These are the consultants who may be suffering the most with their inability to leverage technology.
But we’re failing our clients if we don’t use tech’s new tools for planning. Because our clients are using technology in every conceivable manner to help them achieve incredible productivity at scale so why wouldn’t they use it to plan? Why wouldn’t they use it to execute? And why aren’t we using it to make our jobs easier? Fear? Inability to admit that it’s not rocket science to put together a strategy and make it happen? Consultants used to be a part of the mystery surrounding successful companies that executed their strategy. But the execution is not a mystery and technology gives you the tools to ensure everyone is involved.
And therein lies the key… everyone is involved in both the planning and execution. Alignment is the secret to actually making the plan happen. And the most effective way to make it happen is using a planning platform that distributes information throughout the organization. The platform I use and represent is called MPOWR Envision. Let me outline the three main things it does to help both clients and consultants:
- The final product you deliver to the client is fully distributable to the organization digitally. The plan ‘belongs to everyone’. That means it’s more likely to happen. There is no report to generate, no binder or fancy printed material to collate. The plan is more likely to be an accurate representation of what the organization is trying to accomplish and provides a platform for everyone to see exactly what role they have in helping accomplish the organizational goals.
- If leadership is supportive and the client executes the plan, you are more likely to retain their business. When they need to go through another planning cycle, they’ll choose you because of the tool you introduced to make planning easier, communicating better, and executing a reality.
- You can monitor their progress. You can help coach them through the tough spots. You don’t just drop the plan and say, “See you in three years.” You get to see the challenges, the successes, the failures, the accomplishments. Again, it more firmly embeds you as a member of the client’s planning team and helps them be more successful.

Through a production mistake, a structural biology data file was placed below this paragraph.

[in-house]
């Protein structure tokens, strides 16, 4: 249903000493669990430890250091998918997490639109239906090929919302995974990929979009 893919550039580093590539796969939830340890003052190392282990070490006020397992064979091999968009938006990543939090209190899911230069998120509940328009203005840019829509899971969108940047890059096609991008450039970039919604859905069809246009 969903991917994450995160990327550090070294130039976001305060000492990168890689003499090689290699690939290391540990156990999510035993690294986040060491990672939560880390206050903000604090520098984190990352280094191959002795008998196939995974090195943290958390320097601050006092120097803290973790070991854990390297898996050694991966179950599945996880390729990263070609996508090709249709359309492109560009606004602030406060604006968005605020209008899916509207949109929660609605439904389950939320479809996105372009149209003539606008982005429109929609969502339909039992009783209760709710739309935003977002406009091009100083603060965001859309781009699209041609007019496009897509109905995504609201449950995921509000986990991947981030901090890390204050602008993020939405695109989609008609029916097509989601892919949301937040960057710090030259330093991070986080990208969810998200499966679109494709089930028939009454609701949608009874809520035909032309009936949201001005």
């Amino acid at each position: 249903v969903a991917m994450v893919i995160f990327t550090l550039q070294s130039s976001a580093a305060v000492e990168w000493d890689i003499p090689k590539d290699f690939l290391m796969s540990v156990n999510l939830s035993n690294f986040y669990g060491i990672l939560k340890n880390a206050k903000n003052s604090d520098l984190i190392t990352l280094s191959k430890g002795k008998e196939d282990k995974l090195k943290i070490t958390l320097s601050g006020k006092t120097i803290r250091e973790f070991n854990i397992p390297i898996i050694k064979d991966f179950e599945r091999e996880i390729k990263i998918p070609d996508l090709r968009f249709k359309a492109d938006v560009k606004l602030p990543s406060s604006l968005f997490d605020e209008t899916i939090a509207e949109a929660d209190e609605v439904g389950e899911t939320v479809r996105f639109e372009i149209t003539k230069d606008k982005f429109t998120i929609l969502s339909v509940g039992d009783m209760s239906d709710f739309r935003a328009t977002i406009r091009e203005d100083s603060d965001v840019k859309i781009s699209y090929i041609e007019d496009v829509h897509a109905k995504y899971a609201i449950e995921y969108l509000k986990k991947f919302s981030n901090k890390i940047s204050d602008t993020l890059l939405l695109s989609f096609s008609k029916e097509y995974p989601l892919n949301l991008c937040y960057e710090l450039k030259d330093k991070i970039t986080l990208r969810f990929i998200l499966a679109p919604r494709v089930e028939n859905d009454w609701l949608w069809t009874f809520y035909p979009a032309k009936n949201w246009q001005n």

- People throughout the organization now have a part in the plan because they are in it. They receive notifications about projects that need updating, about a colleague’s action item that affects what they’re doing. The plan engages the very people that are critical to making it happen. It is one more element in the distributed workforce that unites people in accomplishing something for the organization.
- A cloud-based planning platform is easily modified when clients need to shift and pivot in a changing environment – a spreadsheet, a Word document, or a printed report, not so much.
- Using KPIs and Critical Success Factors, the organization can really focus and tie together the things that make them successful. And they can work to improve where things aren’t working as well. The plan and its elements actually get measured while they’re happening as opposed to a kind of plan measurement.
The ease, simplicity, inclusiveness, and accountability are inherent in a straightforward software platform that actually helps to accomplish a plan is a development that is light years ahead of any planning tool we have had to date. If you have a consulting business and you haven’t yet used a cloud-based platform to ensure your clients are successful, I highly recommend checking it out.
You’ll never go back to business as usual.